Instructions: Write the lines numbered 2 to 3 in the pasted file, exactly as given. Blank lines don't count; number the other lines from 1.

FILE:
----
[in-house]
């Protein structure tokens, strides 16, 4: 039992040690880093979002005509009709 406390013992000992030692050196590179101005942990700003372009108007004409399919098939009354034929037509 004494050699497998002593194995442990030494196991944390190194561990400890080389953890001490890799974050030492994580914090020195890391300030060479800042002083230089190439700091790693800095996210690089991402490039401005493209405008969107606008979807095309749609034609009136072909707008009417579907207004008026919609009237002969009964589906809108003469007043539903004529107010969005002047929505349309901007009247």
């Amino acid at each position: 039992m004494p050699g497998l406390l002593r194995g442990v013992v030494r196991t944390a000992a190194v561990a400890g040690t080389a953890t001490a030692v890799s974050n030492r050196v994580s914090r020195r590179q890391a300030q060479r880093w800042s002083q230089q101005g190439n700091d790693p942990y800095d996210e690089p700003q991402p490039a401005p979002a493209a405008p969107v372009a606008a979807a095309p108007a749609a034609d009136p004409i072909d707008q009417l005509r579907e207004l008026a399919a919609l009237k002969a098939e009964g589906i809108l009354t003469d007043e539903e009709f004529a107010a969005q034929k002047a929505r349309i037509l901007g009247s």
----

């Protein structure tokens, strides 16, 4: 039992040690880093979002005509009709 406390013992000992030692050196590179101005942990700003372009108007004409399919098939009354034929037509 004494050699497998002593194995442990030494196991944390190194561990400890080389953890001490890799974050030492994580914090020195890391300030060479800042002083230089190439700091790693800095996210690089991402490039401005493209405008969107606008979807095309749609034609009136072909707008009417579907207004008026919609009237002969009964589906809108003469007043539903004529107010969005002047929505349309901007009247």
């Amino acid at each position: 039992m004494p050699g497998l406390l002593r194995g442990v013992v030494r196991t944390a000992a190194v561990a400890g040690t080389a953890t001490a030692v890799s974050n030492r050196v994580s914090r020195r590179q890391a300030q060479r880093w800042s002083q230089q101005g190439n700091d790693p942990y800095d996210e690089p700003q991402p490039a401005p979002a493209a405008p969107v372009a606008a979807a095309p108007a749609a034609d009136p004409i072909d707008q009417l005509r579907e207004l008026a399919a919609l009237k002969a098939e009964g589906i809108l009354t003469d007043e539903e009709f004529a107010a969005q034929k002047a929505r349309i037509l901007g009247s």